The Journal of Aaron Blair|
It's not the anonymity. It's the negativity.
02/22/2010 07:39 p.m.
I started to comment on the thread about low ratings in the general forum. Twice. Both times, I got several paragraphs in, realized that what I was saying would probably be construed as argumentative and, therefore, invite people to argue with me about something I didn't feel like arguing about, and clicked off the page without submitting the post.
I can't say that I've never been irritated by a low-rating. I can't say that I've never assumed that a low rating was personal instead of intellectual. I can say that I haven't done either of those things in a very long time, though. I like to think of myself as a person who gets over themselves, eventually. This may or may not be true.
I don't rate poetry, usually. I don't remember the last time I did rate poetry. I also don't comment very often. I know what I like and what I don't like, but I rarely ever have anything constructive to say about what provokes either of these reactions, so I don't say anything. So I'm not coming at this from a defensive place, in which I am upset that people get upset about low ratings because I'm one of the people handing them out.
There are a few basic premises involved with getting upset about low ratings that make that upset hard for me to swallow. The first is that this reaction usually has its basis in the fact that the low rating is contrary to all of the other ratings that the poem has. Almost always, instead of just taking it as a statistical representation of the reality that not everyone likes the same things and that there will always be things that, while lots of people love them, some people don't, they go in the dissent=trolling direction of thought. Because someone couldn't have a reasonable dislike of anything if everyone else loves it. So they must just be one of those people who likes to pick on anything that's popular. Without saying that there aren't any people who hate things based on how much other people like them, because there certainly are plenty of those people, it's still ridiculous to assume that this is the case with anyone who doesn't like something.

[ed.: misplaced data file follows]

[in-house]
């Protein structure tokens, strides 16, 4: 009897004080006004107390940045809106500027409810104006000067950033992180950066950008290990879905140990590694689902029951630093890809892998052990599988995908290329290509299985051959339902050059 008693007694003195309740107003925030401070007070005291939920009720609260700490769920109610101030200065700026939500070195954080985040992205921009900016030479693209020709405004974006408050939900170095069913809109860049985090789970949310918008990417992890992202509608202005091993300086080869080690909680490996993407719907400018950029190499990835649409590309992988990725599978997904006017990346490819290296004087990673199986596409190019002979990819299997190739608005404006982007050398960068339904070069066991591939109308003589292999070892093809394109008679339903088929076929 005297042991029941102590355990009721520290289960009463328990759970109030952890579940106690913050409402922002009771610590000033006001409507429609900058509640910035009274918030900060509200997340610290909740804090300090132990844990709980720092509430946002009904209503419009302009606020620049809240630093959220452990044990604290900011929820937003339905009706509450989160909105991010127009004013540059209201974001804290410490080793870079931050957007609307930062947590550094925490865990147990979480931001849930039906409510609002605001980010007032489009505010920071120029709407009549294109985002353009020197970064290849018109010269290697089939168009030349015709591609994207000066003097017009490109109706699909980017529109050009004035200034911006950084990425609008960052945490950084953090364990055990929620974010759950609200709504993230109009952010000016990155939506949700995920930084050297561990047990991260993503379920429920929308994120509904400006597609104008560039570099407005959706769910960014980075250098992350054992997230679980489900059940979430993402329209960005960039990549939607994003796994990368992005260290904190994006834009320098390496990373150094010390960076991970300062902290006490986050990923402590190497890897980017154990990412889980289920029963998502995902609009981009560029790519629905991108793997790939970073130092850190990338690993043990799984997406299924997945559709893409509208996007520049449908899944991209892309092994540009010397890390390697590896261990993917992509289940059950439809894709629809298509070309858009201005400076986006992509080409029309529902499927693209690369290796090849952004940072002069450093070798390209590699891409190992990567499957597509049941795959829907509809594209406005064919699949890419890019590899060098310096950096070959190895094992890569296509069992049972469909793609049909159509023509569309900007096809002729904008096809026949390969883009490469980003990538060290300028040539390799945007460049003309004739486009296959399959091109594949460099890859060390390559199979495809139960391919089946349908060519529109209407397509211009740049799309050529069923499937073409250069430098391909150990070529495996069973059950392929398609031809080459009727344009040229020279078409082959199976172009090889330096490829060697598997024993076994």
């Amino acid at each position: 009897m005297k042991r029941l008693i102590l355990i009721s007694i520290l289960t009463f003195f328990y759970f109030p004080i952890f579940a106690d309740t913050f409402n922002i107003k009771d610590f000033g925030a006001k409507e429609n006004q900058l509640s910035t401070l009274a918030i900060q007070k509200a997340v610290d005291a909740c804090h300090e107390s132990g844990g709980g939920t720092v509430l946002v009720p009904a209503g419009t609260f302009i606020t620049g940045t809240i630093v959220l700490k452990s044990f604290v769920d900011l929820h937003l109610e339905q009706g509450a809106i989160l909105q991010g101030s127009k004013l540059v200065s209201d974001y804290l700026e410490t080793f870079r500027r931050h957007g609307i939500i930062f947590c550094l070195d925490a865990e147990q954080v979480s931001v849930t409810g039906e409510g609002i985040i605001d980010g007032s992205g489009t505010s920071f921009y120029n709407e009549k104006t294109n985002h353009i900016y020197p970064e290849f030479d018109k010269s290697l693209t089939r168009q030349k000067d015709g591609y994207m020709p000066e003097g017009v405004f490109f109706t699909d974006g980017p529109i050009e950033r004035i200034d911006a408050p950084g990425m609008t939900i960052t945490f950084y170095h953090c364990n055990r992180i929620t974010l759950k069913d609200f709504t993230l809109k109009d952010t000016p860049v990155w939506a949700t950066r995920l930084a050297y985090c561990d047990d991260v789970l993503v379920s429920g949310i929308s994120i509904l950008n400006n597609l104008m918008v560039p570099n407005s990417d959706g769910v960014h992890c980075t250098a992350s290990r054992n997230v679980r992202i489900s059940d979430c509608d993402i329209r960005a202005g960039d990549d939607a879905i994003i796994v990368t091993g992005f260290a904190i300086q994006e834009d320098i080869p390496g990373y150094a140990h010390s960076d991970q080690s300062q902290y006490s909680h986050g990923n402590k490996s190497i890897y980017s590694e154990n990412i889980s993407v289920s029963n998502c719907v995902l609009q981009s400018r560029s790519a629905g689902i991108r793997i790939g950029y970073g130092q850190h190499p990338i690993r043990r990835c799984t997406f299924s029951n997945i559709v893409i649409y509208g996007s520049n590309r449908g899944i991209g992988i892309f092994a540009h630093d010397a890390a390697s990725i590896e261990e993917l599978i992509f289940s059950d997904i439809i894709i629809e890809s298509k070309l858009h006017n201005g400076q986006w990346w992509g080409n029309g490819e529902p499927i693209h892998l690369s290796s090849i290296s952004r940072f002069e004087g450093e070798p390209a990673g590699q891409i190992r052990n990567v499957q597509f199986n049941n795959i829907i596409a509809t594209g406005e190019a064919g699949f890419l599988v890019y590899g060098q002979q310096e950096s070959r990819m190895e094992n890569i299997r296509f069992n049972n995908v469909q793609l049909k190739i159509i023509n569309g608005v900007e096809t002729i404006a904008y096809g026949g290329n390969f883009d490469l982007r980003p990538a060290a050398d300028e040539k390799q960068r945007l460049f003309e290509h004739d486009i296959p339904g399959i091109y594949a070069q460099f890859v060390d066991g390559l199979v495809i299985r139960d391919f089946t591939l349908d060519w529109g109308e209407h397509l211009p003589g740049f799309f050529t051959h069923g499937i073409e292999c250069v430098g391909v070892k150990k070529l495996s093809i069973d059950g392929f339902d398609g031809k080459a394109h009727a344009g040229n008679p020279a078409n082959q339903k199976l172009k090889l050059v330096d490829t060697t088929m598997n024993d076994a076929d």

Another thing that bothers me is that the general line of thought about anonymous rating is that the anonymity is due to cowardice, that, universally, anyone who won't sign their name to a rating is just afraid to have to explain their opinion, because they don't actually have an opinion, they just randomly hate everything. Maybe they just didn't have anything to say. Maybe they thought the rating spoke for itself. Pathetic.org has an incredibly specific rating system. It's not good vs. bad. It's four separate descriptions for four different elements of a poem. The lowest you can get is one dimensional, lifeless, awkward, and needs work. Um, if you can't extrapolate from that exactly what someone would have said to you had they said something to you, then, well...
Which leads me to the thing that bothers me the most. Why do people act like, had someone left a comment with their name attached to it, even if the comment was incredibly negative and scathing, that wouldn't be just as bad if not worse? On the one hand, you have a rating that averages in with the other ratings on your poem so no one actually knows what any one rate was, specifically. On the other hand, you have someone ripping your poem to shreds in a comment that is forever attached to the bottom of your poem for everyone to see. This is better? This is what people want instead of an anonymous rate?